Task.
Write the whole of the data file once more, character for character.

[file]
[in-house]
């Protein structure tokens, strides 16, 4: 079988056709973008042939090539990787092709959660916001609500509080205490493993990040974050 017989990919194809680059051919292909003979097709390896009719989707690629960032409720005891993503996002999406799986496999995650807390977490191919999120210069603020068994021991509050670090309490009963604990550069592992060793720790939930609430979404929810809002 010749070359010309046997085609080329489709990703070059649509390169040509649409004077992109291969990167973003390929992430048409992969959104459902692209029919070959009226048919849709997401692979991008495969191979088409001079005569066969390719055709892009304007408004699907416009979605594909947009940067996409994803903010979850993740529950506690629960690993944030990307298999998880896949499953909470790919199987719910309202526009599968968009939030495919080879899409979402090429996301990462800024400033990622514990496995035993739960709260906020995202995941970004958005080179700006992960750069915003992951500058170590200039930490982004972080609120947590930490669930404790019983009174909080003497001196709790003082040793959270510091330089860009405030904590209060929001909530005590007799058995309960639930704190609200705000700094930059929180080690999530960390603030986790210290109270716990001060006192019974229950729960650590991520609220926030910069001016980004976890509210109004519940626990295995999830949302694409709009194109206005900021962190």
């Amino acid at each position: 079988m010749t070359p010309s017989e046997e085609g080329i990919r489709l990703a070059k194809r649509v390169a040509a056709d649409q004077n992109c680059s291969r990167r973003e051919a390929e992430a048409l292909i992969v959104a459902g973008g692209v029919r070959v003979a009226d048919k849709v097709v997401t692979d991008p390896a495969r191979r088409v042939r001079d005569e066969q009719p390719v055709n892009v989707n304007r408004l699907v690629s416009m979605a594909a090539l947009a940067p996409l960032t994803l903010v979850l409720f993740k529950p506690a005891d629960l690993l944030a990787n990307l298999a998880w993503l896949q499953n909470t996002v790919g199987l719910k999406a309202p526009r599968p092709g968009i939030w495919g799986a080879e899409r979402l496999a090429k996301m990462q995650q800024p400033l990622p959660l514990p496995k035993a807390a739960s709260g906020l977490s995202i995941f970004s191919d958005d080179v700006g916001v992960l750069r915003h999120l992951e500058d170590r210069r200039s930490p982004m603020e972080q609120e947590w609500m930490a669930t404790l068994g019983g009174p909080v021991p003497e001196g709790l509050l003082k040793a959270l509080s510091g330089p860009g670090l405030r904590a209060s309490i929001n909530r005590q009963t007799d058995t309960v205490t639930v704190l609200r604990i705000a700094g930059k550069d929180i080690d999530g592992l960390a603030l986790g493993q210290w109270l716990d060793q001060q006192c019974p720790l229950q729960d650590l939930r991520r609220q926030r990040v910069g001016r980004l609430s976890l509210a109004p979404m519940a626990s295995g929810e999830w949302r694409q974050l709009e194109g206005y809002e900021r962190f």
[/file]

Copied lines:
[in-house]
């Protein structure tokens, strides 16, 4: 079988056709973008042939090539990787092709959660916001609500509080205490493993990040974050 017989990919194809680059051919292909003979097709390896009719989707690629960032409720005891993503996002999406799986496999995650807390977490191919999120210069603020068994021991509050670090309490009963604990550069592992060793720790939930609430979404929810809002 010749070359010309046997085609080329489709990703070059649509390169040509649409004077992109291969990167973003390929992430048409992969959104459902692209029919070959009226048919849709997401692979991008495969191979088409001079005569066969390719055709892009304007408004699907416009979605594909947009940067996409994803903010979850993740529950506690629960690993944030990307298999998880896949499953909470790919199987719910309202526009599968968009939030495919080879899409979402090429996301990462800024400033990622514990496995035993739960709260906020995202995941970004958005080179700006992960750069915003992951500058170590200039930490982004972080609120947590930490669930404790019983009174909080003497001196709790003082040793959270510091330089860009405030904590209060929001909530005590007799058995309960639930704190609200705000700094930059929180080690999530960390603030986790210290109270716990001060006192019974229950729960650590991520609220926030910069001016980004976890509210109004519940626990295995999830949302694409709009194109206005900021962190």
């Amino acid at each position: 079988m010749t070359p010309s017989e046997e085609g080329i990919r489709l990703a070059k194809r649509v390169a040509a056709d649409q004077n992109c680059s291969r990167r973003e051919a390929e992430a048409l292909i992969v959104a459902g973008g692209v029919r070959v003979a009226d048919k849709v097709v997401t692979d991008p390896a495969r191979r088409v042939r001079d005569e066969q009719p390719v055709n892009v989707n304007r408004l699907v690629s416009m979605a594909a090539l947009a940067p996409l960032t994803l903010v979850l409720f993740k529950p506690a005891d629960l690993l944030a990787n990307l298999a998880w993503l896949q499953n909470t996002v790919g199987l719910k999406a309202p526009r599968p092709g968009i939030w495919g799986a080879e899409r979402l496999a090429k996301m990462q995650q800024p400033l990622p959660l514990p496995k035993a807390a739960s709260g906020l977490s995202i995941f970004s191919d958005d080179v700006g916001v992960l750069r915003h999120l992951e500058d170590r210069r200039s930490p982004m603020e972080q609120e947590w609500m930490a669930t404790l068994g019983g009174p909080v021991p003497e001196g709790l509050l003082k040793a959270l509080s510091g330089p860009g670090l405030r904590a209060s309490i929001n909530r005590q009963t007799d058995t309960v205490t639930v704190l609200r604990i705000a700094g930059k550069d929180i080690d999530g592992l960390a603030l986790g493993q210290w109270l716990d060793q001060q006192c019974p720790l229950q729960d650590l939930r991520r609220q926030r990040v910069g001016r980004l609430s976890l509210a109004p979404m519940a626990s295995g929810e999830w949302r694409q974050l709009e194109g206005y809002e900021r962190f």